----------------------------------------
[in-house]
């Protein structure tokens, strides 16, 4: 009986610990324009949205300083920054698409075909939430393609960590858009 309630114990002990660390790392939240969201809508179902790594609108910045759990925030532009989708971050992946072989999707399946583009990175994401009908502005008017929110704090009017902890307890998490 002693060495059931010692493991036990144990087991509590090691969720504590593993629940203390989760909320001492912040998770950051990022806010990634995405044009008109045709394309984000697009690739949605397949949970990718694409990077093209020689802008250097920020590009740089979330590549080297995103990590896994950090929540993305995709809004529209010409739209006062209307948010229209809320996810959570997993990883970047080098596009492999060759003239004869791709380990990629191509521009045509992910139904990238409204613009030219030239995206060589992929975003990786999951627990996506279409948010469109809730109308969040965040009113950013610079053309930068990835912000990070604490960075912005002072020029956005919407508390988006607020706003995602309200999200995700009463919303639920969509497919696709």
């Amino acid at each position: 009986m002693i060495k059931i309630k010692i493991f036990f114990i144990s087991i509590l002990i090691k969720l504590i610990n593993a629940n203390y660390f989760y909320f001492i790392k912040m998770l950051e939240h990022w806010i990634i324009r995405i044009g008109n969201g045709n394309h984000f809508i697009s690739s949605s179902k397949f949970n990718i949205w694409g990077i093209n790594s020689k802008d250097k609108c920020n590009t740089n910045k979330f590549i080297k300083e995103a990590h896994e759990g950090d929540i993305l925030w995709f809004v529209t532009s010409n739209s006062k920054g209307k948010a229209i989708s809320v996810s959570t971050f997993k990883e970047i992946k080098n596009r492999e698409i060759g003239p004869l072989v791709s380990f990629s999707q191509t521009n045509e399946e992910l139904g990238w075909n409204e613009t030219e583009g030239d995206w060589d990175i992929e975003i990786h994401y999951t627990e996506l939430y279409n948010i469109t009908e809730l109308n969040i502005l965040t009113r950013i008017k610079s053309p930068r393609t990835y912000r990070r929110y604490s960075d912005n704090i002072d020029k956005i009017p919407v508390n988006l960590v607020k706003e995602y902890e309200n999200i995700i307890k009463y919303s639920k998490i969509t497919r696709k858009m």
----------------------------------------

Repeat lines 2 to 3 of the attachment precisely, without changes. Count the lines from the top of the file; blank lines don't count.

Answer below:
């Protein structure tokens, strides 16, 4: 009986610990324009949205300083920054698409075909939430393609960590858009 309630114990002990660390790392939240969201809508179902790594609108910045759990925030532009989708971050992946072989999707399946583009990175994401009908502005008017929110704090009017902890307890998490 002693060495059931010692493991036990144990087991509590090691969720504590593993629940203390989760909320001492912040998770950051990022806010990634995405044009008109045709394309984000697009690739949605397949949970990718694409990077093209020689802008250097920020590009740089979330590549080297995103990590896994950090929540993305995709809004529209010409739209006062209307948010229209809320996810959570997993990883970047080098596009492999060759003239004869791709380990990629191509521009045509992910139904990238409204613009030219030239995206060589992929975003990786999951627990996506279409948010469109809730109308969040965040009113950013610079053309930068990835912000990070604490960075912005002072020029956005919407508390988006607020706003995602309200999200995700009463919303639920969509497919696709």
């Amino acid at each position: 009986m002693i060495k059931i309630k010692i493991f036990f114990i144990s087991i509590l002990i090691k969720l504590i610990n593993a629940n203390y660390f989760y909320f001492i790392k912040m998770l950051e939240h990022w806010i990634i324009r995405i044009g008109n969201g045709n394309h984000f809508i697009s690739s949605s179902k397949f949970n990718i949205w694409g990077i093209n790594s020689k802008d250097k609108c920020n590009t740089n910045k979330f590549i080297k300083e995103a990590h896994e759990g950090d929540i993305l925030w995709f809004v529209t532009s010409n739209s006062k920054g209307k948010a229209i989708s809320v996810s959570t971050f997993k990883e970047i992946k080098n596009r492999e698409i060759g003239p004869l072989v791709s380990f990629s999707q191509t521009n045509e399946e992910l139904g990238w075909n409204e613009t030219e583009g030239d995206w060589d990175i992929e975003i990786h994401y999951t627990e996506l939430y279409n948010i469109t009908e809730l109308n969040i502005l965040t009113r950013i008017k610079s053309p930068r393609t990835y912000r990070r929110y604490s960075d912005n704090i002072d020029k956005i009017p919407v508390n988006l960590v607020k706003e995602y902890e309200n999200i995700i307890k009463y919303s639920k998490i969509t497919r696709k858009m």